L. Brent Kington: Mythic Metalsmith
While in New York City at the first World Crafts Council meeting in 1964, Kington visited the Arms and Armor section of the Metropolitan Museum of Art. He was so impressed by the metal and iron work that he began imagining new possibilities for his own work, particularly working in a much larger format. In order to do so, Kington needed to learn blacksmithing. Since there were very few books available on blacksmithing at that time, Kington sought out the few local blacksmiths still working in the Carbondale, Illinois, area. He found the Deal brothers, Ben and Jim, in Murphysboro, Illinois, one of whom was trained at Tuskegee University, and an elderly, retired blacksmith. He learned from them how to build a fire and control the heat, and how to work with the material.
For five years beginning 1964, Kington developed his blacksmithing skills and expanded the shop area of the Metals Program at SIUC. Kington took a local trade school welding course and learned how to arc weld. He also built a blacksmith shop at his home. In 1969, Kington decided to stop working in small scale precious metals as a metalsmith and instead commit to working in ferrous metals and creating larger work as a blacksmith.
In Mythic Metalsmith, four pieces in particular represent Kington's transitional work into blacksmithing. The large Air Machine, 1968, (not shown) hand-forged in iron and steel, is a reinterpretation of his earlier cast silver air machines. This piece was selected by New York City gallery owner Lee Nordness and purchased by S. C. Johnson for the now epic 1969 traveling exhibition Objects, USA. At the end of the traveling exhibition, it was gifted to one of the host sites of Objects USA, the Sheldon Gallery at the University of Nebraska at Lincoln.
Untitled, 1968 (not shown) is the first abstract forged iron sculpture Kington created. It has rusted from continued exposure to weather. Kington, who has moved it around his landscape for forty years, has become increasingly sentimental about it.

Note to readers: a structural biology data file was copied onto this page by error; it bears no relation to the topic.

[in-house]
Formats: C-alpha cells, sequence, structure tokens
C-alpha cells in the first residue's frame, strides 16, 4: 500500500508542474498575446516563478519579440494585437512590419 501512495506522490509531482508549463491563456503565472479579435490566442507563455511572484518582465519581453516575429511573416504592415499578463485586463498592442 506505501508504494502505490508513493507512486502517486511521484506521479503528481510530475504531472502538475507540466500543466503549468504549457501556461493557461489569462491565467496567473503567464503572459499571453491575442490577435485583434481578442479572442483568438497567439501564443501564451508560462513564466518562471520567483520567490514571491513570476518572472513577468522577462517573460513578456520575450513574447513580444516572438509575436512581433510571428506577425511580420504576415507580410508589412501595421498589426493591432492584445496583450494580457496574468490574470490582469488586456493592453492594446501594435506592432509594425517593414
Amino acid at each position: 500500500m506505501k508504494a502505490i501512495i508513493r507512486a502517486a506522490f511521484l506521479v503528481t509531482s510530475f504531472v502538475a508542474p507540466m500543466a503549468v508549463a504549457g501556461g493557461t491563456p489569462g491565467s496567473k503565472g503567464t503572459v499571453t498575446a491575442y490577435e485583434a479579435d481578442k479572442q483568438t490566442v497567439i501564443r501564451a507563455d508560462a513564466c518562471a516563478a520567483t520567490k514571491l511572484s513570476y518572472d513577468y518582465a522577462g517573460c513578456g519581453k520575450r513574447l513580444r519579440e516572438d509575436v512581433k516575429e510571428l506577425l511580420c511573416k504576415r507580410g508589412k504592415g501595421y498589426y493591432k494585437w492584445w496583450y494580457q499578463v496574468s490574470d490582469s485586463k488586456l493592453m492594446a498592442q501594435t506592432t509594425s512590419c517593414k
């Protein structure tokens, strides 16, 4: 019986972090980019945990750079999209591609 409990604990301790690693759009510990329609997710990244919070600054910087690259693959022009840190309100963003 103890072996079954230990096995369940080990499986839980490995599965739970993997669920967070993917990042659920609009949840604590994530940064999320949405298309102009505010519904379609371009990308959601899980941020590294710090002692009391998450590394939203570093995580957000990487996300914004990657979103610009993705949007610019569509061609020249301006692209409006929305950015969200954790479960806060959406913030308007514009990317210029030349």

Gabriel Weathervane 1970, is one of the first in a series of weathervanes Kington created. It was inspired by the early American weathervanes Kington saw at the American Folk Art Museum in New York City. He painted many of his weathervanes, taking the opportunity to further develop unique surface finishes. He also used the “pin in a pipe” technique to create the rotation for movement.
Untitled, 1971 (forged steel) is the earliest kinetic piece in the exhibition that features Kington's fulcrum point mechanism to produce movement. With this mechanism, he places the point of one element into a small indentation of a second element. He then learned to drop the weight below the center of gravity for the full roll, pitch and yaw rotation.
With Weathervane, 1975, Kington used COR-TEN™, a fairly new steel alloy at the time. It was developed to limit the need for painting the surface and instead formed a stable rust-like appearance.
Kington continued developing the roll, pitch and yaw weathervane series, which echoed the growing kinetic sculpture movement of the 1970s. This movement included artists like Alexander Calder and George Rickey. Larger weathervanes created in the late 1970s incorporated a sun and a moon in proportional disk-like shapes, balanced on either end of the horizontal arm, and finished in a black graphite, low sheen surface. One such weathervane, Weathervane #11, 1979, is in the collection of the Illinois State Museum.
During the 1970s exploration period, Kington's students at SIUC — Daryl Meiers, James Wallace, and Bob Griffith — pursued their own enormously successful research, learning to develop and create Damascus or patterned steel. Another group of students developed methods for producing Mokume Gane, a Japanese inspired process of laminating mixed metals with distinctive layering patterns.